Conflict-Minerals Disclosure: SEC Deadline Nears as Advocacy and Education Ramp Up

If you’re in the glass industry, you likely know that tin is a material used in the production of float glass. What you might not know is that it is also included in a list of “conflict minerals,” certain minerals that may be used to fund armed conflict in Africa. The Glass Association of North America (GANA) is aware of the legislation the Dodd-Frank Wall Street Reform and Consumer Protection Act of 2010 and is monitoring the situation closely.

“We do have some publicly traded companies that come under this requirement,” says GANA executive vice president Bill Yanek.

Section 1502 of the Dodd-Frank Wall Street Reform and Consumer Protection Act of 2010 has had certain unintended consequences, according to the National Association of Manufacturers (NAM) and others from the manufacturing community.

The section in question requires that publicly traded companies, including those such as float glass producers, report to the U.S. Securities and Exchange Commission (SEC) certain information on any use of conflict minerals, which include tantalum, tin, gold, and tungsten. Section 1502 directs companies to disclose whether minerals contained in their product originated in the Democratic Republic of Congo and its adjoining nations—Angola, Zambia, Tanzania, Rwanda, Burundi, Uganda, South Sudan, Central Africa Republic, and Cameroon.

What makes the legislation particularly burdensome is that it calls on public companies to disclose the conflict-mineral information for its entire supply chain. Those corporations, therefore, must rely on information from much smaller companies that are not directly responsible for compliance and may not even have the resources to identify and document the source of minerals.

NAM estimates the SEC regulation could cost manufacturers between $9 billion and $16 billion to implement, and even then would not achieve the intended objective. Part of the problem, manufacturers say, is that it’s often extremely difficult to pinpoint the source of the minerals.

The issue, which has been ongoing since passage of the bill and the SEC’s subsequent issuance of the related regulations implementing the rule, is heating up now because the first disclosure deadline is in May. GANA is working with NAM on the advocacy and policy side, letting the much larger and influential group take the lead on the issue in order to represent the interests of manufacturers such as those in the glass business.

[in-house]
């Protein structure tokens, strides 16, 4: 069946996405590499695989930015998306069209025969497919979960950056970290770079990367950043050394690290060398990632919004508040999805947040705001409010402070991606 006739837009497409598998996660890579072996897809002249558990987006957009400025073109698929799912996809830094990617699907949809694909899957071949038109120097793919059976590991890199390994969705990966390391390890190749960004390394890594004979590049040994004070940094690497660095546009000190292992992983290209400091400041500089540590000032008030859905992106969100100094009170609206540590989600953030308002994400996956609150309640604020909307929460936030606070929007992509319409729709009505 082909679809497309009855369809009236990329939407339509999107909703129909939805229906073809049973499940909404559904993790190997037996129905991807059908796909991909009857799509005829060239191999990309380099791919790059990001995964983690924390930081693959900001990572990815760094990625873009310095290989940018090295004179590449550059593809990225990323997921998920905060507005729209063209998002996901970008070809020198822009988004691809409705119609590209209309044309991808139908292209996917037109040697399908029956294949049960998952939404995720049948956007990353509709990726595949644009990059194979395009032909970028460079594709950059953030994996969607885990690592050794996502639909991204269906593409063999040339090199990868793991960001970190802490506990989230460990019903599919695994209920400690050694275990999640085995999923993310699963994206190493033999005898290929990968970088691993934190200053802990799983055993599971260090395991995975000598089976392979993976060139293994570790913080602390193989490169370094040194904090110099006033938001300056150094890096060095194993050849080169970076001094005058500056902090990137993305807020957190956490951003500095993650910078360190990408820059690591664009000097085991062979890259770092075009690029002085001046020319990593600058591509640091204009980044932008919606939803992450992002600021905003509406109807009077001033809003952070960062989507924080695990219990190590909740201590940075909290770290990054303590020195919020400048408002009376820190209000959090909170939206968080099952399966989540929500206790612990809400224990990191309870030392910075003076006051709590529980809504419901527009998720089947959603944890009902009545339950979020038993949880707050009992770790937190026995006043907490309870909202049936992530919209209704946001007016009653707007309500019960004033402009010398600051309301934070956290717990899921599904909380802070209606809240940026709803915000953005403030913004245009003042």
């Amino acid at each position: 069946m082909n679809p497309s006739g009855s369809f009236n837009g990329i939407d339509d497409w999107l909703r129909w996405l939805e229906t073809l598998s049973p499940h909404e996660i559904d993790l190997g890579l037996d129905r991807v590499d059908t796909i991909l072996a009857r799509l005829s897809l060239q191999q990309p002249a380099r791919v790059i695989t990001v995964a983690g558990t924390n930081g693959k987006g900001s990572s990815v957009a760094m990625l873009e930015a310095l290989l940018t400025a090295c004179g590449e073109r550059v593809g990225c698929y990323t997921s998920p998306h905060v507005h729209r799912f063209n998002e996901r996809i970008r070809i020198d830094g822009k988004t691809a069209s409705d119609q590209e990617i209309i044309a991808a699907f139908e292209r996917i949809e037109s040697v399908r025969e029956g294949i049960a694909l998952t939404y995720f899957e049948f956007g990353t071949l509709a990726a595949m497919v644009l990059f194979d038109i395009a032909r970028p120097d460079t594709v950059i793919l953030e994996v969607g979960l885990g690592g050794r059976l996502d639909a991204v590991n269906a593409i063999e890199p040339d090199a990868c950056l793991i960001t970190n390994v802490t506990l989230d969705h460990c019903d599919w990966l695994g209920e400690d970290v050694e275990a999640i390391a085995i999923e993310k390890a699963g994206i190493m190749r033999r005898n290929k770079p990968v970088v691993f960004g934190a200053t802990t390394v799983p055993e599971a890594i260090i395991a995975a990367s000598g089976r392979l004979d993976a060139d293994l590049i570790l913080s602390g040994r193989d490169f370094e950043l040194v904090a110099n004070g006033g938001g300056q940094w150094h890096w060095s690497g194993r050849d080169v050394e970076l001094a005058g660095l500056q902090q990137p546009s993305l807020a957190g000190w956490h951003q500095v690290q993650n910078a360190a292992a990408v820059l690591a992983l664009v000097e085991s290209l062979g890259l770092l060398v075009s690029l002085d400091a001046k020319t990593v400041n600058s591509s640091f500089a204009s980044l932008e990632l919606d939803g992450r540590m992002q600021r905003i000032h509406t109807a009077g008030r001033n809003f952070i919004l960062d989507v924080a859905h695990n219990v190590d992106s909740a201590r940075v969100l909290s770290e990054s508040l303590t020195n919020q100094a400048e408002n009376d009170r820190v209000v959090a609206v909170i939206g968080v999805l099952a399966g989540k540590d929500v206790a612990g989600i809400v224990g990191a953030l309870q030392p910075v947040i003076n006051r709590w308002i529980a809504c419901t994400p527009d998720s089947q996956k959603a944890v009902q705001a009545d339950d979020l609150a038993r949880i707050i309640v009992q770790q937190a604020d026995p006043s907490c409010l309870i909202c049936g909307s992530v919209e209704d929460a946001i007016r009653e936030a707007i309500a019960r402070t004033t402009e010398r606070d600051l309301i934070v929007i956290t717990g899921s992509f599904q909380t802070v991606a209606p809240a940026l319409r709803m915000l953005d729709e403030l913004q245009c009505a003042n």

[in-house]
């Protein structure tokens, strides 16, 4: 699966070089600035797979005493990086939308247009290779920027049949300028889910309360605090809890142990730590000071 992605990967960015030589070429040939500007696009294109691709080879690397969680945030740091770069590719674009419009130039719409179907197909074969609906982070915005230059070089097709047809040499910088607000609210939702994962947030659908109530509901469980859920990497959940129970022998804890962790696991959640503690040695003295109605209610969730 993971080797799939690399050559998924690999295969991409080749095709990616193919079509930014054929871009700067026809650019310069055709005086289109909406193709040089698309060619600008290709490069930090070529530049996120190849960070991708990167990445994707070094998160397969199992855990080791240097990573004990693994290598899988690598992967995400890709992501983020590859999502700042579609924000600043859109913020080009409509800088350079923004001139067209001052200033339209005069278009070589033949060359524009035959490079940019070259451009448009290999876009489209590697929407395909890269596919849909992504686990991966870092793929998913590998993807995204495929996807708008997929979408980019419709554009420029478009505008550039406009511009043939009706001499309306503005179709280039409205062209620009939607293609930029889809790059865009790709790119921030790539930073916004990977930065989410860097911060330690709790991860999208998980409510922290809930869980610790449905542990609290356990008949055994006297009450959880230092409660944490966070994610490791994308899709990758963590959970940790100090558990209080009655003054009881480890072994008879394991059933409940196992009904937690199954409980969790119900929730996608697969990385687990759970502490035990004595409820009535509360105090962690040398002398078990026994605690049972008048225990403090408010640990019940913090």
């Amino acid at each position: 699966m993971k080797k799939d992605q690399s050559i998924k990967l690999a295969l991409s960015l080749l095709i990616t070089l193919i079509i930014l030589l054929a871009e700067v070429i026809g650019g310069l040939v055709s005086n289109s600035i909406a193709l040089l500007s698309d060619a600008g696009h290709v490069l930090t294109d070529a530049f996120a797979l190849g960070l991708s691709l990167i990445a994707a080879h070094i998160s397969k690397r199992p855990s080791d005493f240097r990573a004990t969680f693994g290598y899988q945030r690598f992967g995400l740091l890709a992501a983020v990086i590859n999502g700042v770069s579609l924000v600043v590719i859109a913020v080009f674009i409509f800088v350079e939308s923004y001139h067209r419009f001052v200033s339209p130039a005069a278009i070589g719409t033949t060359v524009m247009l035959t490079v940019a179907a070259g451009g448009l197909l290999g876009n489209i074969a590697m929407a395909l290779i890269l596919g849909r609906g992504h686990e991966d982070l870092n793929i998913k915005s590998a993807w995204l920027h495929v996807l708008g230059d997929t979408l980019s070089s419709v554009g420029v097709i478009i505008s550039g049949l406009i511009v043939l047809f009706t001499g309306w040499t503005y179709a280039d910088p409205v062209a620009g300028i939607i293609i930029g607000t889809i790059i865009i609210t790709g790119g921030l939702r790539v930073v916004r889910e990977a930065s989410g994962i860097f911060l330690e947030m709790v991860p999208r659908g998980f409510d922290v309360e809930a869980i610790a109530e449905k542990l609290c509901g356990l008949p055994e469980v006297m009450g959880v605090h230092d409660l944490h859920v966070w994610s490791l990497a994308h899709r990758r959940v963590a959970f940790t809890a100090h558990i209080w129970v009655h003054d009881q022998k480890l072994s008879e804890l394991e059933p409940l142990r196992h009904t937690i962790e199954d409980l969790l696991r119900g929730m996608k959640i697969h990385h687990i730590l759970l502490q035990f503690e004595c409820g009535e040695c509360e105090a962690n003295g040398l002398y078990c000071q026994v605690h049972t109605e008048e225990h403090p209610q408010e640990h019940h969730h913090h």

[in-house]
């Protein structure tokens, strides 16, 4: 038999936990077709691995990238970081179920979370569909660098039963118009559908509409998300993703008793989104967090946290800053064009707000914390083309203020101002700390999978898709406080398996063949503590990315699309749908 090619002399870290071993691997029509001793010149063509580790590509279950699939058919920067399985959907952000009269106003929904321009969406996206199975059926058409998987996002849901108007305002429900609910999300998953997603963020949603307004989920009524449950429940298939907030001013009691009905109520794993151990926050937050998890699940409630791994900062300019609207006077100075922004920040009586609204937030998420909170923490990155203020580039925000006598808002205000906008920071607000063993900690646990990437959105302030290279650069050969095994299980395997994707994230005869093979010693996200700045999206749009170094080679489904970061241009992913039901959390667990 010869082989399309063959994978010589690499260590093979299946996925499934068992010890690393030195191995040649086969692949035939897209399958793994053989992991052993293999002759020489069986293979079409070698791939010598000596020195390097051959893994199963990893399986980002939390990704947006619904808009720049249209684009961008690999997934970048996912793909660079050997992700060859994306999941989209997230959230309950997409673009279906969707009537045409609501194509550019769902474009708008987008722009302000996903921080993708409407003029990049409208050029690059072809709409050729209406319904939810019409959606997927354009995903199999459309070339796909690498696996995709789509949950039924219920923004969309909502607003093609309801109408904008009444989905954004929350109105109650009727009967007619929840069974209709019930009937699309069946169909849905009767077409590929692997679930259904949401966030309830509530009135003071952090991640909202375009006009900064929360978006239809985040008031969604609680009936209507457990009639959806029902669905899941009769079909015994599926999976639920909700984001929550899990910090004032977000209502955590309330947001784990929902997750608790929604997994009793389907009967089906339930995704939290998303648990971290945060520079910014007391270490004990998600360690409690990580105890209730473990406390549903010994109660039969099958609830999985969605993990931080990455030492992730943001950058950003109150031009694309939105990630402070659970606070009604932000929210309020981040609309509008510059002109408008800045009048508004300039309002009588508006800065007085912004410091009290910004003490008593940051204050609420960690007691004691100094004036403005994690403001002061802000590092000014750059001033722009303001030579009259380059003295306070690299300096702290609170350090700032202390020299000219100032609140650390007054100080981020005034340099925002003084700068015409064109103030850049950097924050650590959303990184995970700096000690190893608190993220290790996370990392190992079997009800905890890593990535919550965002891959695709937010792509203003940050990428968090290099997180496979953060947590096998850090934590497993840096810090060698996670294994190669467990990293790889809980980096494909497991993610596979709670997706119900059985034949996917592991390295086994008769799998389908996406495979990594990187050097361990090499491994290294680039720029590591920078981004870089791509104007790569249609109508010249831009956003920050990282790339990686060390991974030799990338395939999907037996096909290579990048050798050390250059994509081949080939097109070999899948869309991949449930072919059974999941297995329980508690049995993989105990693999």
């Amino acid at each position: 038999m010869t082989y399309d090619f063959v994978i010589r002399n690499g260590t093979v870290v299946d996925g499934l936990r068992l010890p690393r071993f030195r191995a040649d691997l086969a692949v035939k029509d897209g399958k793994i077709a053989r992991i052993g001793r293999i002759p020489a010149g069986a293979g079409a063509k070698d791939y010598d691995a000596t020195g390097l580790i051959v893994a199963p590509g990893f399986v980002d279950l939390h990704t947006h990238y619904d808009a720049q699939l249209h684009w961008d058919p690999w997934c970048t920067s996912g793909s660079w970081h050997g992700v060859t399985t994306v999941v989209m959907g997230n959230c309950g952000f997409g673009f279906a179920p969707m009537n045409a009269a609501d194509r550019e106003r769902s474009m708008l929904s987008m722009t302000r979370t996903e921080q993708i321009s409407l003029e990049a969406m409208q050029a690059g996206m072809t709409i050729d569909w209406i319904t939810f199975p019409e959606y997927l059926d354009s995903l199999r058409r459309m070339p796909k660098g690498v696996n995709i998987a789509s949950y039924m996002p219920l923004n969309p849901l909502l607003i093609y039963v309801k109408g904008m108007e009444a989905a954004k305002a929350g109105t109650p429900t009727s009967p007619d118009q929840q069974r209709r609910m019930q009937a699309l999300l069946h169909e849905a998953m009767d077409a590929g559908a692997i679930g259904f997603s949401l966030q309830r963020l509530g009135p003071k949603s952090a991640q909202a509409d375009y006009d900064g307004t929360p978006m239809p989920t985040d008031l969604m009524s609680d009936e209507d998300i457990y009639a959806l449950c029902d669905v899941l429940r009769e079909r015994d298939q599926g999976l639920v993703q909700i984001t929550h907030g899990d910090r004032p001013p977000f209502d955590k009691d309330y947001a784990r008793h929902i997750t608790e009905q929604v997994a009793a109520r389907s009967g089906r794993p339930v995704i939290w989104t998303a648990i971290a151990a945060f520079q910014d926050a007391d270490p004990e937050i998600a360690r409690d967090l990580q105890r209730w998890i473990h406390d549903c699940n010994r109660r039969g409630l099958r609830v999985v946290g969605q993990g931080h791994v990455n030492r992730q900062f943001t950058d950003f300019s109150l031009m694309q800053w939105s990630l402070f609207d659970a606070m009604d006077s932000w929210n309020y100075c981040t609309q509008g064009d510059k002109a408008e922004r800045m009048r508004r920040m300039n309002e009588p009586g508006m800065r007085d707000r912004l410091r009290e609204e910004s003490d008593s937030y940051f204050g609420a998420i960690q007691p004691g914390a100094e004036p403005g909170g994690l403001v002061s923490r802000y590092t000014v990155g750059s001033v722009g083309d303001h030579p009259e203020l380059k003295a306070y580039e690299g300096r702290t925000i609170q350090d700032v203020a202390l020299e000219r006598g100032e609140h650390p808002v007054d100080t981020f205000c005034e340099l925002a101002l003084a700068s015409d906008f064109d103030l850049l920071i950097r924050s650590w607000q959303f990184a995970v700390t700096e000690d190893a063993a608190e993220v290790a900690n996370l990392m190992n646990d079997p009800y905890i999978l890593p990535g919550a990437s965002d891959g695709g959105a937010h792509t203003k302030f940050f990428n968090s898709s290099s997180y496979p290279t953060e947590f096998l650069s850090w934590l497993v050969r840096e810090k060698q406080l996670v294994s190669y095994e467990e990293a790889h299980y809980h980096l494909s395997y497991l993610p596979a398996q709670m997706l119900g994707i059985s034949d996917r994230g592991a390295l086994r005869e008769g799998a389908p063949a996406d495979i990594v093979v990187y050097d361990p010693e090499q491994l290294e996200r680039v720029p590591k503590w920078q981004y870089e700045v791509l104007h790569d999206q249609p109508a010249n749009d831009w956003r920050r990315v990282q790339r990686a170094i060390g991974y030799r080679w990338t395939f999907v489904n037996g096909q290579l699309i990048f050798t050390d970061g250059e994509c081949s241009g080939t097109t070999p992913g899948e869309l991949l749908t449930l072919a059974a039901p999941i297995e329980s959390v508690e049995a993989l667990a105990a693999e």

GANA, meanwhile, is focusing on its members. The trade association has been alerting companies, both the publicly traded ones as well as their suppliers, about the requirement, and serving as an educational resource on the issue. “As an association of our size, we’re going to work with NAM,” says Yanek. For GANA, “It is more getting the information to our members.”

True to its word, GANA made sure the issue was an important topic of discussion at the recent GANA annual conference. Yanek said that GANA is encouraging member companies to get in touch with his organization or NAM for support and information on the issue.

Complicating the situation still further is that the European Union is considering its own set of disclosure requirements that may be more expansive than, and otherwise different from, the SEC requirements. That would make it all the more complicated and burdensome for companies and, according to NAM, potentially create competitive imbalances among nations. Initial reports indicated the E.U. may include what NAM is concerned would be discriminatory reporting requirements for products imported into the E.U. that would not be applicable to those produced in E.U.-member states.

In October NAM and a group of other organizations sent a letter to Secretary of State John Kerry, Secretary of Commerce Penny Pritzker, and U.S. Trade Representative Michael Froman urging them to make their concerns known to E.U. officials.  “While the business community takes very seriously the underlying objective of Section 1502, we are concerned that requiring manufacturers to comply with two divergent regulations on conflict mineral disclosure … will … seriously damage the competitiveness of manufacturers on both sides of the Atlantic in the global economy,” the letter states.

NAM, in fact, continues to tackle the issue in multiple branches of government. The trade association kicked off 2014 by turning back to the domestic side of the Section 1502 issue, arguing its case concerning the SEC disclosure rule through a judicial channel. NAM provided a statement to USGNN.com™, which comes via its Chamber and Business Roundtable. “Recently, we presented our arguments to the U.S. Court of Appeals for the District of Columbia Circuit.  We understand the seriousness of the humanitarian situation in the Democratic Republic of Congo (DRC) and abhor the violence in that country.  We believe, however, that the SEC’s corporate disclosure rule is not an effective approach to solving this serious humanitarian challenge.  In issuing its final rule, the SEC made several regulatory choices that place unprecedented and extreme compliance burdens on America’s job creators without ending violence in the DRC.  We believe we have strong arguments and look forward to the D.C. Circuit’s decision.”

Thus, even as the May deadline looms, legal and regulatory stories remain to be played out, both domestically and internationally.

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